Genomics:GTL Researchers Use Metagenomics to Tap Environmental Diversity of Viruses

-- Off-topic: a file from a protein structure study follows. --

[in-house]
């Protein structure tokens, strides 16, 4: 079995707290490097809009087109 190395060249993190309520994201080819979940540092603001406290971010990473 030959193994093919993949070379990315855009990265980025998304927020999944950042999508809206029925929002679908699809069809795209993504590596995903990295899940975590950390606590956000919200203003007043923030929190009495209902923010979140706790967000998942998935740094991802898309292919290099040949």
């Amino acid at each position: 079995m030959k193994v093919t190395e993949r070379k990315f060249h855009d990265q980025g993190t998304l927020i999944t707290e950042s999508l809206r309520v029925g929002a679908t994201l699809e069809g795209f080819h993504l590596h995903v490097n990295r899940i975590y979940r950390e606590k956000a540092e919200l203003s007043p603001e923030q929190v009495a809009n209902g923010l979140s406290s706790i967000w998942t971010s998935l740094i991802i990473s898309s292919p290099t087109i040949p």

In a study published in the May 23rd issue of Science, researchers led by Jill Banfield at the University of California, Berkeley, used an innovative metagenomics approach to sample the diversity of viruses present in a natural microbial community inhabiting acidic mine drainage (AMD). Viruses are highly abundant in nature and have large impacts on structure and function of microbial communities, both via predation and by mediating the exchange of genetic material among species. However, relatively few genome sequences from viruses that infect bacteria and archaea are currently available. The Banfield team took advantage of a set of short virus-derived sequences, found in many bacteria and archaea, that serves as an immune system thought to confer an ability to resist viral infection. With support from DOE’s Joint Genome Institute and Genomics:GTL program, the researchers focused on these elements in AMD biofilm DNA sequences, which allowed both the identification of, and then partial reconstruction of, sequences of viral origin. This then led to the matching of specific viruses to their AMD hosts and suggested new insights into the evolutionary arms race occurring between host defense systems and viruses in these AMD populations. This is an important and novel tool for the study of community-level interactions between viruses and their bacterial (or archaeal) hosts, which will be critical to understanding how microbial communities involved in DOE mission-relevant processes change over time and how such shifts might affect community composition and function.